NOT TO BE MISSED

  • THE WIGNACOURT MUSEUM

    the Museum features an extensive display of historic artifacts, including a varied collection of Roman amphora, antique paintings, coins and ecclesiastical items.
    The main floor has an impressive picture gallery with works by Mattia Preti, Giuseppe Calí, Antoine Favray, Francesco Zahra and other Maltese as well as European artists.
    There Is an excellent collection of early Spanish, Italian and Maltese silver; a collection of old relics and reliquaries; sculptures in wood, alabaster and bronze; and maps, coins, prints and rare books.
    Of particular interest is the treasurer’s room.
    Beneath the Wignacourt College Museum is an extensive World War II shelter. Hewn into the rock, this network of fifty subterranean rooms and catacombs is directly accessible from the museum’s entrance hall.
    The entrances to St. Paul’s Grotto and Catacombs can also be found here.

  • ST. PAUL’S PARISH CHURCH
    Built in the 17th Century by the renowned Maltese architect Lorenzo Gafà, the beautiful parish church of St. Paul boasts a stunning altar painting by Mattia Preti showing The Virgin and Child with St. John the Baptist and St. Publius.

  • ST. PAUL’S GROTTO
    St. Paul’s Grotto is below St. Paul’s Parish Church and the Chapel of St. Publius. Adjoining the Grotto is the Crypt which is considered to be Malta’s first church.
    It is said that the first two Sacraments were held in the Crypt. Publius, the Roman Governor of the Maltese Islands at the time, was converted and baptized by Paul and was also consecrated as the first Bishop of Malta.
    This barred and gated enclosure contains several covered tombs in the floor and has several metal rings in the ceiling which, according to legend, were used to chain and suspend Christian prisoners as they were beaten and tortured by the Romans.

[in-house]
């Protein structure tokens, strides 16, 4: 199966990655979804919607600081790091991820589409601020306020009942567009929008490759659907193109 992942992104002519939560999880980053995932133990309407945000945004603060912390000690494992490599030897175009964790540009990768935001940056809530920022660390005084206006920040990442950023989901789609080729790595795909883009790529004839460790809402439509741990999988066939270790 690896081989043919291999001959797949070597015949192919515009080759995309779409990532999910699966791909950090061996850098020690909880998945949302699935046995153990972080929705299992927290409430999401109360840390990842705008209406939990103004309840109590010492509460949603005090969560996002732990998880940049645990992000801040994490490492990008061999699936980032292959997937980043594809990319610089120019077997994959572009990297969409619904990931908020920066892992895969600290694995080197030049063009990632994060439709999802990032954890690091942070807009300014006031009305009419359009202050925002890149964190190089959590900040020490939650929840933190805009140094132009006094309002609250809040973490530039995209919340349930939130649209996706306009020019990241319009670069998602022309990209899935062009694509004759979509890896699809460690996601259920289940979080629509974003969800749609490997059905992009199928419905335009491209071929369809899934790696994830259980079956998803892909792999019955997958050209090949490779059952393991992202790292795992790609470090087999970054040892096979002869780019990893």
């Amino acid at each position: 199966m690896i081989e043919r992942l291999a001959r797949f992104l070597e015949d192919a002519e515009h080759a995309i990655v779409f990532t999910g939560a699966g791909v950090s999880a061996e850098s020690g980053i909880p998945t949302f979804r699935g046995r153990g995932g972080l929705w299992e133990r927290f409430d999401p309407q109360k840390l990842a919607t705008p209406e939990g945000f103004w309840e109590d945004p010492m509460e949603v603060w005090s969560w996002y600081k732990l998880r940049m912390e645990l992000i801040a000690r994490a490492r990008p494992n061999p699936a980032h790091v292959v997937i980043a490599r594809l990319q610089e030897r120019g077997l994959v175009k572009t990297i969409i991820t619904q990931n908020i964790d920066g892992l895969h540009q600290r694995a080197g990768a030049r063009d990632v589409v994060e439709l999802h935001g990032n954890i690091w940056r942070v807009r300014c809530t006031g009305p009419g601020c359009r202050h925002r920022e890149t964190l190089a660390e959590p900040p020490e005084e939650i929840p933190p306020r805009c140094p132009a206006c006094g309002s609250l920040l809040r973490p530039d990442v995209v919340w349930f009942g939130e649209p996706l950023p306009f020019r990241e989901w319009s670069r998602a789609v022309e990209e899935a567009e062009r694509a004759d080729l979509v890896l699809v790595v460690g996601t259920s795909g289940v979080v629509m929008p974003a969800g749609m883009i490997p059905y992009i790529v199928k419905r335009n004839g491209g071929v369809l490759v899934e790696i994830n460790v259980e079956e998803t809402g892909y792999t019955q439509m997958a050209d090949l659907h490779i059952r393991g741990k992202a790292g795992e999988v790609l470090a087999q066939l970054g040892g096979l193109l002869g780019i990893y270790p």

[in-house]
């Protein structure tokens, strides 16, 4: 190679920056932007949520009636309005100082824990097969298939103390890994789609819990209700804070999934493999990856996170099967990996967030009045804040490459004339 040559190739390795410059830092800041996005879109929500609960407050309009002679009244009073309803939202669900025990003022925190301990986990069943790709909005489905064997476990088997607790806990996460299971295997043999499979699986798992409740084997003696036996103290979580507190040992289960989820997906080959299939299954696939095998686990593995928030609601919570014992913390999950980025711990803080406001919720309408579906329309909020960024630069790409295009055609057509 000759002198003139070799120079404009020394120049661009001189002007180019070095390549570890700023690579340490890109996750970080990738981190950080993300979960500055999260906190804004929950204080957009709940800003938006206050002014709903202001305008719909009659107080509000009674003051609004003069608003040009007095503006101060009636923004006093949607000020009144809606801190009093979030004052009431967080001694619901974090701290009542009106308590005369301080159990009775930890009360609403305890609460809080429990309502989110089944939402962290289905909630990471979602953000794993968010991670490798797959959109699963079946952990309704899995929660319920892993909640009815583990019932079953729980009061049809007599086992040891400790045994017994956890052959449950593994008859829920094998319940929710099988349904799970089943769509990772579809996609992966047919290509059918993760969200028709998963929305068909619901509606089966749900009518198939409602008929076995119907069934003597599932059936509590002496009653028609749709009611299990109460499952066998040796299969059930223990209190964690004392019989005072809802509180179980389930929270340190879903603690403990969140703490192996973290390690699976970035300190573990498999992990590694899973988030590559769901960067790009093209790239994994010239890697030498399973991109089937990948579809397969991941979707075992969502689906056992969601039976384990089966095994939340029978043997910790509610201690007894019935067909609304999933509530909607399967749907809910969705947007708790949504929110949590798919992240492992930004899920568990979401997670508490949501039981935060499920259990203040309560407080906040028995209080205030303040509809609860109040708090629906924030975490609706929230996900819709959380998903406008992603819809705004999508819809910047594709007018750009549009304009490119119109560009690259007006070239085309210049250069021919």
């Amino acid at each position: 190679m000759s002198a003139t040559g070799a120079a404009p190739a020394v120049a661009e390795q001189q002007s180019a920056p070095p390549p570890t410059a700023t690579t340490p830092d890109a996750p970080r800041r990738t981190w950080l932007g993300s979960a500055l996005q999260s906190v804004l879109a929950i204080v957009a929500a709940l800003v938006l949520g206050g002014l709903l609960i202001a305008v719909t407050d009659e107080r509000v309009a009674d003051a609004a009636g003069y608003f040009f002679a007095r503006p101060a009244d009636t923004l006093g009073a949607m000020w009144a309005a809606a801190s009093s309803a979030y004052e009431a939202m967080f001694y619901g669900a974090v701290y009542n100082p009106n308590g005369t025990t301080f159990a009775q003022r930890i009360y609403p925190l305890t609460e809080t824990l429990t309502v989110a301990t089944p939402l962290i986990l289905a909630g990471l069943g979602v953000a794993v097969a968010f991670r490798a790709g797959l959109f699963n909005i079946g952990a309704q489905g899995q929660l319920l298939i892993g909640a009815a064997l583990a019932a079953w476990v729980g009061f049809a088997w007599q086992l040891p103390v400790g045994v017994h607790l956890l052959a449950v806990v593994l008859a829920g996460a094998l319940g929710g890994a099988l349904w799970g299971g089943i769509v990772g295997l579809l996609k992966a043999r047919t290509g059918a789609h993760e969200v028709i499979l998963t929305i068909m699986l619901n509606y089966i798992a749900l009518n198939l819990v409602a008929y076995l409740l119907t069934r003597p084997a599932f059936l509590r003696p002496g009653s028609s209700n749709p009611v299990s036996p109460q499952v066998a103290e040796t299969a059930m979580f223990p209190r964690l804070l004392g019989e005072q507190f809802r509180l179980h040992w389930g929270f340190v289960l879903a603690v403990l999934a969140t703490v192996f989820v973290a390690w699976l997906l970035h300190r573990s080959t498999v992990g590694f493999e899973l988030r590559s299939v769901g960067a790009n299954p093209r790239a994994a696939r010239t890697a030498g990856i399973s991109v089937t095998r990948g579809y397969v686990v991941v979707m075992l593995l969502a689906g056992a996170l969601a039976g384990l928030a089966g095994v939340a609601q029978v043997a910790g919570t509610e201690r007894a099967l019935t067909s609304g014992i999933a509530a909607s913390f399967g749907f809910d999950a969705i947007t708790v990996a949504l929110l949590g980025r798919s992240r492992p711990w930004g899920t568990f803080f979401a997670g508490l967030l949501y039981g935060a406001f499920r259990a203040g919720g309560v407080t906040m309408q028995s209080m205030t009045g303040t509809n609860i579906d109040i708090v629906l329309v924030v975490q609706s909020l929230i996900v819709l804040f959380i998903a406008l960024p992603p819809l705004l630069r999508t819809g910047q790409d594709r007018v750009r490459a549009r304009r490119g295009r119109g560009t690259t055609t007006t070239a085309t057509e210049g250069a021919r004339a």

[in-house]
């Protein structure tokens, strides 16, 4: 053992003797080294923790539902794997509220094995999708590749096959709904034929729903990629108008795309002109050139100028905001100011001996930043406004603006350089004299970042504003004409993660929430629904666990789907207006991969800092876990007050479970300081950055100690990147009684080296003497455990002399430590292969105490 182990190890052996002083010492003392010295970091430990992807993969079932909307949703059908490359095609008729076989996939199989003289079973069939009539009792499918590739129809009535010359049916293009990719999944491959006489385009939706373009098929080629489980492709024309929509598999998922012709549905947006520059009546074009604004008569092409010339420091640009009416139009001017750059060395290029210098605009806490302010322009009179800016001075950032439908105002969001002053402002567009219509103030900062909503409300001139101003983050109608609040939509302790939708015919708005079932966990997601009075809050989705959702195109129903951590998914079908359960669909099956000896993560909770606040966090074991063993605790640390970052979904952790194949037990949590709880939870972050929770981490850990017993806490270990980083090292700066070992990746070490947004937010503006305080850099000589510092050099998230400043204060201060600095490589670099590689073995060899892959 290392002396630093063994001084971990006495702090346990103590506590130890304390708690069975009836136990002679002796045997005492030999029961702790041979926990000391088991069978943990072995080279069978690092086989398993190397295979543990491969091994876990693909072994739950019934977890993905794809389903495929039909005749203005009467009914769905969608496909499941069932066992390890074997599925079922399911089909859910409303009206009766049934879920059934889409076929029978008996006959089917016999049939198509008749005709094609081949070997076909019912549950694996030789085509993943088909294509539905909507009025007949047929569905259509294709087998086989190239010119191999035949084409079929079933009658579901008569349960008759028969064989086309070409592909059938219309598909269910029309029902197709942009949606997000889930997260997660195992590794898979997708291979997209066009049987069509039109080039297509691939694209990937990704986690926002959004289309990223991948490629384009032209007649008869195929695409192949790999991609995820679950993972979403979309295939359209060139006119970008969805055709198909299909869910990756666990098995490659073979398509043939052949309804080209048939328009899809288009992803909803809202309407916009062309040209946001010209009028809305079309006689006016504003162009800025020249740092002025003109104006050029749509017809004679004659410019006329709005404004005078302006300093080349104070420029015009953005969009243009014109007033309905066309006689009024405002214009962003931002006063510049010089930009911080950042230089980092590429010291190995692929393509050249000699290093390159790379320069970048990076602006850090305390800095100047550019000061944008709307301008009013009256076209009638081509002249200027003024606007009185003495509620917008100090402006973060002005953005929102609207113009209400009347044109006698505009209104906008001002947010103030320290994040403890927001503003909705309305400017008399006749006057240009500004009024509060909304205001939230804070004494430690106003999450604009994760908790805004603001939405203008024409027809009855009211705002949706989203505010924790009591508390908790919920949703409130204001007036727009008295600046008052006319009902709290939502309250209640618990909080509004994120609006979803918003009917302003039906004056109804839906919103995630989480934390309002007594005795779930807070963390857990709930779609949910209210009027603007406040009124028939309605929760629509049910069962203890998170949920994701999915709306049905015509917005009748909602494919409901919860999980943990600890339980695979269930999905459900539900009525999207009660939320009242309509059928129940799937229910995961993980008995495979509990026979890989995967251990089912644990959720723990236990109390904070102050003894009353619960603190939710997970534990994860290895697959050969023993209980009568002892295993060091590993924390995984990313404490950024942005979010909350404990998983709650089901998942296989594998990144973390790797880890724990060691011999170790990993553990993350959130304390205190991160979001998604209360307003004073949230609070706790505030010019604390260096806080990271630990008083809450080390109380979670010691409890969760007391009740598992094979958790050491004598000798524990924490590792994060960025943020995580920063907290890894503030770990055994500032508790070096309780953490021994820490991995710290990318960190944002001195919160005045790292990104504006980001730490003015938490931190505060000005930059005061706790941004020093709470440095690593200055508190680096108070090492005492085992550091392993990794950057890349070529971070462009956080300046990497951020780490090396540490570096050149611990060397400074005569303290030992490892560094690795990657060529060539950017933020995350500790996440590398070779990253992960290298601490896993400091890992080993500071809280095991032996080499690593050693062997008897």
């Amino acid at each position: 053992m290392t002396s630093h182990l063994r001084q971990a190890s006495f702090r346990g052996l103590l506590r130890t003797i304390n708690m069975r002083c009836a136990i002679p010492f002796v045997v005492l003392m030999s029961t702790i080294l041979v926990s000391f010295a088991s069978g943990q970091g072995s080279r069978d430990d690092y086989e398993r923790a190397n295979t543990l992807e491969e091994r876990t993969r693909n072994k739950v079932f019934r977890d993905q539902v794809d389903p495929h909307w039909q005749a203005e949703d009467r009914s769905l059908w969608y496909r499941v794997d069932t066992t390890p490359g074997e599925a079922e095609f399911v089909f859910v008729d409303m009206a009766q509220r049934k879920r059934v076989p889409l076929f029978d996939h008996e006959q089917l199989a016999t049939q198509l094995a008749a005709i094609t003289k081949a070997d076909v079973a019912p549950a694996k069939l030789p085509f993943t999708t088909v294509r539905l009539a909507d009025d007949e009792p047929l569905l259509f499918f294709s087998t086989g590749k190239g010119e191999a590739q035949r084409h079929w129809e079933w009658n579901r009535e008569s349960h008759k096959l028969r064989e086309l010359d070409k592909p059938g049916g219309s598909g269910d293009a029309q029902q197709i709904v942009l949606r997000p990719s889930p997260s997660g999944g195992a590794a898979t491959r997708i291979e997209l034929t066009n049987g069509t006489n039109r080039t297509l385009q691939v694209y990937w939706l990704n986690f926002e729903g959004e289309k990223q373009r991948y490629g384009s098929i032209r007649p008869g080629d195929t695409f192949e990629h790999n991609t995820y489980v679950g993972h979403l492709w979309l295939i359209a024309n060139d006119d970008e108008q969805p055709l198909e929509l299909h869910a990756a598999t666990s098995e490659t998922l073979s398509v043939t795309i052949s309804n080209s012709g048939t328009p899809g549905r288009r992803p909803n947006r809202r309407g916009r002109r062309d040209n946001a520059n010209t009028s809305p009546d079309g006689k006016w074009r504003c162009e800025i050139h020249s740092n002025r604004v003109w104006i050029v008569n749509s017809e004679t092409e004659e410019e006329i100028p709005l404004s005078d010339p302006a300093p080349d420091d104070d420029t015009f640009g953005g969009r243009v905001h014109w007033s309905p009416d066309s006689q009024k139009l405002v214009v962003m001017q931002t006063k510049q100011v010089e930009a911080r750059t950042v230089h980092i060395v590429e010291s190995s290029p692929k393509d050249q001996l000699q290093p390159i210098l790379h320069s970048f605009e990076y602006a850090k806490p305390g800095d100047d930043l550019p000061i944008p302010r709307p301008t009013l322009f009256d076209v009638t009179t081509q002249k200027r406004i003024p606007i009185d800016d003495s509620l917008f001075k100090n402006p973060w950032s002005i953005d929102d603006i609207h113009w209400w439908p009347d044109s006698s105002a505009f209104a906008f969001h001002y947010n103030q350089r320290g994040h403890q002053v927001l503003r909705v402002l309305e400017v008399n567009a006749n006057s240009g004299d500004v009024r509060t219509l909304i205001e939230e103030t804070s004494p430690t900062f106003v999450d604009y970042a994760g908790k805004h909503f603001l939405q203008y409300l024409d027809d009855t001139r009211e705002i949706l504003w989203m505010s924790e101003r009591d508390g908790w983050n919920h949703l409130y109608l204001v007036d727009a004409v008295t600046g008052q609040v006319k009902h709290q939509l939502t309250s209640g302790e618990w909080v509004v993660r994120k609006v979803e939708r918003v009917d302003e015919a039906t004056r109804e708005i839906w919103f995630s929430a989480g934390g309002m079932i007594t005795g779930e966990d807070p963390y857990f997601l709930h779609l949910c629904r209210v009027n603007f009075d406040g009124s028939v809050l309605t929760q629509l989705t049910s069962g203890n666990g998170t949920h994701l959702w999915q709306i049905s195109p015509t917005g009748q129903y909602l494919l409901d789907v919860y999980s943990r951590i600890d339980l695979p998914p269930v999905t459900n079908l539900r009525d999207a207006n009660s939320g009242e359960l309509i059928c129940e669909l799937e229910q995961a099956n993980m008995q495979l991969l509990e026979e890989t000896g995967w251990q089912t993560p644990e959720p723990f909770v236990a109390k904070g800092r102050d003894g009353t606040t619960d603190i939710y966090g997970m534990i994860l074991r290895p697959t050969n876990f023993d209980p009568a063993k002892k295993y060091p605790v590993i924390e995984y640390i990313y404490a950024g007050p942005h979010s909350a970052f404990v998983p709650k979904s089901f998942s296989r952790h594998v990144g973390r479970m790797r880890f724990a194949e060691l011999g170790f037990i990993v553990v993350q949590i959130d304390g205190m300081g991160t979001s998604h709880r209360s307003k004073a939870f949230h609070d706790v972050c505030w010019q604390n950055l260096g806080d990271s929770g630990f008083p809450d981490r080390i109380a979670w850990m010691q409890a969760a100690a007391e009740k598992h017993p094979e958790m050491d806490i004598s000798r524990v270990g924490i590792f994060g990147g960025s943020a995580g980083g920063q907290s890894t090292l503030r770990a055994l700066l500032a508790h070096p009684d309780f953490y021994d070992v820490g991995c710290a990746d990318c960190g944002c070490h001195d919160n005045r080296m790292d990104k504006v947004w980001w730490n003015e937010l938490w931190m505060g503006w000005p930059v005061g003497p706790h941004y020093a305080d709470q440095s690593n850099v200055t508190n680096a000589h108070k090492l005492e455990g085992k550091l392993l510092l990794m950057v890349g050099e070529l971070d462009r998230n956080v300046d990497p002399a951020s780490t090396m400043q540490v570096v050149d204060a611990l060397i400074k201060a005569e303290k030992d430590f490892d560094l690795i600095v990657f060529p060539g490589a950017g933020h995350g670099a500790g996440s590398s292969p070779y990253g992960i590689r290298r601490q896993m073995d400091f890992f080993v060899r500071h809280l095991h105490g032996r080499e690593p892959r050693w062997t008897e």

• ST. PAUL’S CATACOMBS
    St Paul’s Catacombs date back to the 3rd Century A D and are essentially an expansive underground cemetery that would have served as a communal burial ground over successive phases of Malta’s history.
    The earliest graves date back to the Phoenician and Punic periods when the tradition was for burials to take place outside the confines of the city.
    The catacombs consist of a cluster of 24 – a couple of which are open to the public. One of these covers over 2000 square metres and is the largest catacomb to be found on the island to date.

  • ST. AGATHA’S CATACOMBS & CRYPT
    Having fled Roman persecution in Sicily during the 3rd Century, St Agatha is thought to have taken refuge in Malta where she took up residence in a crypt in Rabat and spent her time praying and teaching the Christian faith.
    Upon her return to Sicily, St. Agatha was imprisoned and tortured before dying as a martyr in 251 A D.
    The Crypt of St Agatha was named in her honour and the small cave was subsequently enlarged during the 4th or 5th Century to house an underground basilica. Many beautiful frescoes from different periods adorn the walls of the Catacombs.

  • THE ROMAN ‘VILLA’ (DOMUS ROMANA)
    The Roman ‘Villa’, as it is known, or ‘Domus Romana’ is one of Malta’s most popular tourist attractions and is a fine example of how the Romans lived after they took control of the Maltese Islands in the year 218BC.
    The museum contains displays of terracotta ornaments, bone hairpins, statues of the imperial cycle and ancient containers for oils and perfumes.
    At the rear of the Villa are Muslim tombstones that were part of a burial ground when the Arabs dominated Malta between AD 870 and AD 1091